Alpha-MSH expression and its processing could signify vital control points for skin pigmentation. Evidence to prove this is given by the recent report of red hair and light skin in a patient with a nonsense mutation in the POMC gene that lead to a total absence of alpha-MSH (Krude et al. 1998). From previous observations it had been proposed that pigmentation phenotype is linked with melanocyte responsiveness to alpha-MSH. Red haired people’s melanocytes were completely unresponsive, failing to show melanogenic and dendritic responses to alpha-MSH (Hunt et al. 1996). MC-1R as a control point for pigmentation phenotype has been suggested from this evidence (Hunt et al. 1996) and this theory was consistent with the findings of several MC-1R variants in red haired individuals. (Valverde et al. 1995).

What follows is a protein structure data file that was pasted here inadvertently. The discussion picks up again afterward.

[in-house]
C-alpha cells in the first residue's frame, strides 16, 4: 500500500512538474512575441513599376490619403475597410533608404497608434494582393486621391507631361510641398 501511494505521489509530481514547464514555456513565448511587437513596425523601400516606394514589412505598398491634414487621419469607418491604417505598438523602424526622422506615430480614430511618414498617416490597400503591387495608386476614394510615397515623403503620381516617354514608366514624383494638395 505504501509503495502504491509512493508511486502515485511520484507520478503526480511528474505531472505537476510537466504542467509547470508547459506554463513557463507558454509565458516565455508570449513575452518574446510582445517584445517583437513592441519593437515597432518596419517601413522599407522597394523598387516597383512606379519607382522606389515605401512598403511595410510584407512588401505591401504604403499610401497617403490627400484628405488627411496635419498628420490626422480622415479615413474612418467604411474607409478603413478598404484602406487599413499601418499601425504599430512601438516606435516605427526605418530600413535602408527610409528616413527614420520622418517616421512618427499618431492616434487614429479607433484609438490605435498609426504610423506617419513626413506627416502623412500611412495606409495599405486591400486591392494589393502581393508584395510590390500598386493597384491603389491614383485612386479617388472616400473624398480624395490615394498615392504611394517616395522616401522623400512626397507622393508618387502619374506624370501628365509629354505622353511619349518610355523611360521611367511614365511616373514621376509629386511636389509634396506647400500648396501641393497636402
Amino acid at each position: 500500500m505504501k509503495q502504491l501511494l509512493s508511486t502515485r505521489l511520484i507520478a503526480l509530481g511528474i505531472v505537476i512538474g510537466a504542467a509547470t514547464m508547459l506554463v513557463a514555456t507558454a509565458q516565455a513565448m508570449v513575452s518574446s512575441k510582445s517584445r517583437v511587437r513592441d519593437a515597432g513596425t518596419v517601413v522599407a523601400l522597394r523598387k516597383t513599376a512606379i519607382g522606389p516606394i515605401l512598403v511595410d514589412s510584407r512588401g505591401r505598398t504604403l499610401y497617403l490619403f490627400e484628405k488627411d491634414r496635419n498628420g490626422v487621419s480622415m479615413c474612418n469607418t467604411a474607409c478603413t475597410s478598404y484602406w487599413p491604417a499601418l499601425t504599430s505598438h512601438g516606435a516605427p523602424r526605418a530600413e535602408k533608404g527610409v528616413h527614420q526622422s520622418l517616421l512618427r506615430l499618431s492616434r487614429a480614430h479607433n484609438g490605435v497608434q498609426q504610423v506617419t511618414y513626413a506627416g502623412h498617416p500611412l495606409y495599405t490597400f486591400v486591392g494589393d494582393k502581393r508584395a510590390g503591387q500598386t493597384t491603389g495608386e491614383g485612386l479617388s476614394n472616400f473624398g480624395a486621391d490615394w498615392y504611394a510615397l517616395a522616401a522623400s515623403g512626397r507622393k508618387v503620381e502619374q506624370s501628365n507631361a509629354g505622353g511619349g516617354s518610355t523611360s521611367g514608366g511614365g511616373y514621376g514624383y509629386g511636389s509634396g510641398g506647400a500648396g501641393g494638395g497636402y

Control points that adjust ORS/hair bulb matrix melanocyte differentiation into pigment producing cells may function in the human hair follicle (Kauser et al. 2005). In addition people from northern Europe with red hair and fair skin that have been associated with MC-1R polymorphisms have also been reported in red haired individuals with African ancestry (McKenzie et al. 2003). Therefore implicating that there is a larger effect on hair colour than on skin colour from MC-1R polymorphisms (Kauser et al. 2005). It has been observed that in humans there can be distinct body site variation in hair colour for instance some males have pheomelanogenic beards and eumelanogenic scalp hair whereas there is extremely diminutive difference observed in the epidermis (Kauser et al. 2005).